Furthermore as supernumerary teeth are often associated with delayed eruption or impaction of permanent teeth, early removal is recommended to facilitate the spontaneous eruption of impacted permanent teeth . In one interesting study Ashkenazi et al. demonstrated that spontaneous eruption of permanent teeth depends on various variables like apex distance of the impacted tooth relative to its final position, extent of vertical impaction, morphology of supernumerary teeth, angle of impaction relative to midline, and time of surgery. However the authors recommended immediate orthodontic traction at the time of removal of supernumerary teeth .
- C. Schulze, “Developmental abnormalities of the teeth and jaws,” in Thoma’s Oral Pathology, R. J. Gorlin and H. M. Goldman, Eds., The CV Mosby Co., St Louis, Mo, USA, 6th edition, 1970.
- J. F. Liu, “Characteristics of premaxillary supernumerary teeth: a survey of 112 cases,” ASDC Journal of Dentistry for Children, vol. 62, no. 4, pp. 262–265, 1995.
- A. H. Brook, “A unifying aetiological explanation for anomalies of human tooth number and size,” Archives of Oral Biology, vol. 29, no. 5, pp. 373–378, 1984.
- M. J. Kinirons, “Unerupted premaxillary supernumerary teeth. A study of their occurrence in males and females,” British Dental Journal, vol. 153, no. 3, p. 110, 1982.
- M. M. Nazif, R. C. Ruffalo, and T. Zullo, “Impacted supernumerary teeth: a survey of 50 cases,” The Journal of the American Dental Association, vol. 106, no. 2, pp. 201–204, 1983.
- R. E. Primosch, “Anterior supernumerary teeth—assessment and surgical intervention in children,” Pediatric Dentistry, vol. 3, no. 2, pp. 204–215, 1981.
- F. N. Hattab, O. M. Yassin, and M. A. Rawashdeh, “Supernumerary teeth: report of three cases and review of the literature,” ASDC Journal of Dentistry for Children, vol. 61, no. 5-6, pp. 382–393, 1994.
- S. Tyrologou, G. Koch, and J. Kurol, “Location, complications and treatment of mesiodentes—a retrospective study in children,” Swedish Dental Journal, vol. 29, no. 1, pp. 1–9, 2005.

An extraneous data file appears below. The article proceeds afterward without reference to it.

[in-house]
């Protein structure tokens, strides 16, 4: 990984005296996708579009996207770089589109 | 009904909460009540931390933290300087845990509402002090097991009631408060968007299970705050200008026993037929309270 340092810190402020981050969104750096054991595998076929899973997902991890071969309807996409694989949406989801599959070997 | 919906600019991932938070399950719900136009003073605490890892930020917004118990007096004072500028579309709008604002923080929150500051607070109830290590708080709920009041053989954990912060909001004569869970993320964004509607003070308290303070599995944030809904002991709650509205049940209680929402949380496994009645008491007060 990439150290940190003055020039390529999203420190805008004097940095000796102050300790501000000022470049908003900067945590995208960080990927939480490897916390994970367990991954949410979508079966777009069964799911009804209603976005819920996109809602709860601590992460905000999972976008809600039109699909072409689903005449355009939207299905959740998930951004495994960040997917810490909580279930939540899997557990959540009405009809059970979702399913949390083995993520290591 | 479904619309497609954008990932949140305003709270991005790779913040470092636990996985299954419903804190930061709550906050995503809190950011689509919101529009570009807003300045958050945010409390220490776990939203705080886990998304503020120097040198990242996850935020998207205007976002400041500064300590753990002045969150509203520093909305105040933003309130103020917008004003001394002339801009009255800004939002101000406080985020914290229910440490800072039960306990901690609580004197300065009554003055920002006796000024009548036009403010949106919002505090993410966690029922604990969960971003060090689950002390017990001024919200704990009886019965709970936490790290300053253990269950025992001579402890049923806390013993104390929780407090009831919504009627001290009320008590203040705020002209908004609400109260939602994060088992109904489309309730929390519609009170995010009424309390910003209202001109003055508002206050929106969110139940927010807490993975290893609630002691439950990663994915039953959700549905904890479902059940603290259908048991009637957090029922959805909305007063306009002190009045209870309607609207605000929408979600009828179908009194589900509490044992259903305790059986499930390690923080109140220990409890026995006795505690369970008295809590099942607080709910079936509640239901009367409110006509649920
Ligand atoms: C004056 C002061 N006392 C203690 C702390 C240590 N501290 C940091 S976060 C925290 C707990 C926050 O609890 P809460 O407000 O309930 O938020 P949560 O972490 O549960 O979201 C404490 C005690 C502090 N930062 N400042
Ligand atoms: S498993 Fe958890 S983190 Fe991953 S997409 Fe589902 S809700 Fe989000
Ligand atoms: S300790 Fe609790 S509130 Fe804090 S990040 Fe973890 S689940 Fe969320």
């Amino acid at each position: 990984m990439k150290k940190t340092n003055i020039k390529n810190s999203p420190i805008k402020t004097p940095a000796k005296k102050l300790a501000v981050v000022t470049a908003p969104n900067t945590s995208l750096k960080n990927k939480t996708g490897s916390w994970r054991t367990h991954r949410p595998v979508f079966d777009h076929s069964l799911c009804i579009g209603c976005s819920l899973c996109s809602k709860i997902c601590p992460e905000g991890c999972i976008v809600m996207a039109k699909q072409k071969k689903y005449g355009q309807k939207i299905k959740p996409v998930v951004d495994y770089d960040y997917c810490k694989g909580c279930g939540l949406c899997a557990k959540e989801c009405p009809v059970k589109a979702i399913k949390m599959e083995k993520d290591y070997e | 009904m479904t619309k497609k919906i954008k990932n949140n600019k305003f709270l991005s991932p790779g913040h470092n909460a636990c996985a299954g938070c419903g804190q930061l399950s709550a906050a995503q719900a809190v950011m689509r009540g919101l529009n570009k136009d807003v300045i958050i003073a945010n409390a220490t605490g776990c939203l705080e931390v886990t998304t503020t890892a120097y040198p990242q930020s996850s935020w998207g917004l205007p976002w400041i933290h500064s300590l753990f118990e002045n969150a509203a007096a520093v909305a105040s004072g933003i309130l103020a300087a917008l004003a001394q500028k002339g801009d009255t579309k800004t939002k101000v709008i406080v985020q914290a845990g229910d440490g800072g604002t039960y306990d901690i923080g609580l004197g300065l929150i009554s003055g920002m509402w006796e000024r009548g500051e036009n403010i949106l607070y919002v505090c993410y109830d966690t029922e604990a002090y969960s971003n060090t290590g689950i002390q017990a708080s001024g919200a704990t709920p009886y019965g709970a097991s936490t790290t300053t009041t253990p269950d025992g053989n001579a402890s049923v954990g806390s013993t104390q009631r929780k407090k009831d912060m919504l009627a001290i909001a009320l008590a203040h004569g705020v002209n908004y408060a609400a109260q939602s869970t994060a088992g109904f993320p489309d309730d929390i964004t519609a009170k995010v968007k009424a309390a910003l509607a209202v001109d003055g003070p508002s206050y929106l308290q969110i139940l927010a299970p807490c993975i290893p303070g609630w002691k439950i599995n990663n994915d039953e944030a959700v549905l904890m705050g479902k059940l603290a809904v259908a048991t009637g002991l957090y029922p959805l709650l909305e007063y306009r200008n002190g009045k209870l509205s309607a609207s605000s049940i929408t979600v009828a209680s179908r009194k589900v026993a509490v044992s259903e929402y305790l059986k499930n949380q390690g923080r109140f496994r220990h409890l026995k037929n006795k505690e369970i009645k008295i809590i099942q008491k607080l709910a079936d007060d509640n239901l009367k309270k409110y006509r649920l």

- W. H. Huang, T. P. Tsai, and H. L. Su, “Mesiodens in the primary dentition stage: a radiographic study,” ASDC Journal of Dentistry for Children, vol. 59, no. 3, pp. 186–189, 1992.
- T. von Arx, “Anterior maxillary supernumerary teeth: a clinical and radiographic study,” Australian Dental Journal, vol. 37, no. 3, pp. 189–195, 1992.
- J. R. Luten, “The prevalence of supernumerary teeth in primary and mixed dentitions,” Journal of Dentistry for Children, vol. 34, no. 5, pp. 346–353, 1967.
- D. R. McKibben and L. J. Brearley, “Radiographic determination of the prevalence of selected dental anomalies in children,” ASDC Journal of Dentistry for Children, vol. 28, no. 6, pp. 390–398, 1971.
- L. D. Rajab and M. A. M. Hamdan, “Supernumerary teeth: review of the literature and a survey of 152 cases,” International Journal of Paediatric Dentistry, vol. 12, no. 4, pp. 244–254, 2002.
- H. Koch, O. Schwartz, and B. Klausen, “Indications for surgical removal of supernumerary teeth in the premaxilla,” International Journal of Oral and Maxillofacial surgery, vol. 15, no. 3, pp. 273–281, 1986.
- C. De Oliveira Gomes, S. N. Drummond, B. C. Jham, E. N. Abdo, and R. A. Mesquita, “A survey of 460 supernumerary teeth in Brazilian children and adolescents,” International Journal of Paediatric Dentistry, vol. 18, no. 2, pp. 98–106, 2008.
- C. L. Mader, “Talon cusp,” The Journal of the American Dental Association, vol. 103, no. 2, pp. 244–246, 1981.
- P. J. Davis and A. H. Brook, “The presentation of talon cusp: diagnosis, clinical features, associations and possible aetiology,” British Dental Journal, vol. 160, no. 3, pp. 84–88, 1986.
- M. A. O. Al-Omari, F. N. Hattab, A. M. G. Darwazeh, and P. M. H. Dummer, “Clinical problems associated with unusual cases of talon cusp,” International Endodontic Journal, vol. 32, no. 3, pp. 183–190, 1999.
- F. S. Salama, C. M. Hanes, P. J. Hanes, and M. A. Ready, “Talon cusp: a review and two case reports on supernumerary primary and permanent teeth,” ASDC Journal of Dentistry for Children, vol. 57, no. 2, pp. 147–149, 1990.
- J. Zhu, M. Marcushamer, D. L. King, and R. J. Henry, “Supernumerary and congenitally absent teeth: a literature review,” Journal of Clinical Pediatric Dentistry, vol. 20, no. 2, pp. 87–95, 1996.
- A. C. Gibson, “Concomitant hypo-hyperodontia,” British Journal of Orthodontics, vol. 6, no. 2, pp. 101–105, 1979.
- I. B. O'Dowling, “Hypo-hyperdontia in an Irish population,” Journal of the Irish Dental Association, vol. 35, no. 3, pp. 114–117, 1989.
- M. Celikoglu, H. Kamak, and H. Oktay, “Prevalence and characteristics of supernumerary teeth in a non-syndrome Turkish population: associated pathologies and proposed treatment,” Medicina Oral, Patologia Oral y Cirugia Bucal, vol. 15, no. 4, pp. e575–e578, 2010.
- L. Leyland, P. Batra, F. Wong, and R. Llewelyn, “A retrospective evaluation of the eruption of impacted permanent incisors after extraction of supernumerary teeth,” Journal of Clinical Pediatric Dentistry, vol. 30, no. 3, pp. 225–232, 2006.
- M. Ashkenazi, B. P. Greenberg, G. Chodik, and M. Rakocz, “Postoperative prognosis of unerupted teeth after removal of supernumerary teeth or odontomas,” American Journal of Orthodontics and Dentofacial Orthopedics, vol. 131, no. 5, pp. 614–619, 2007.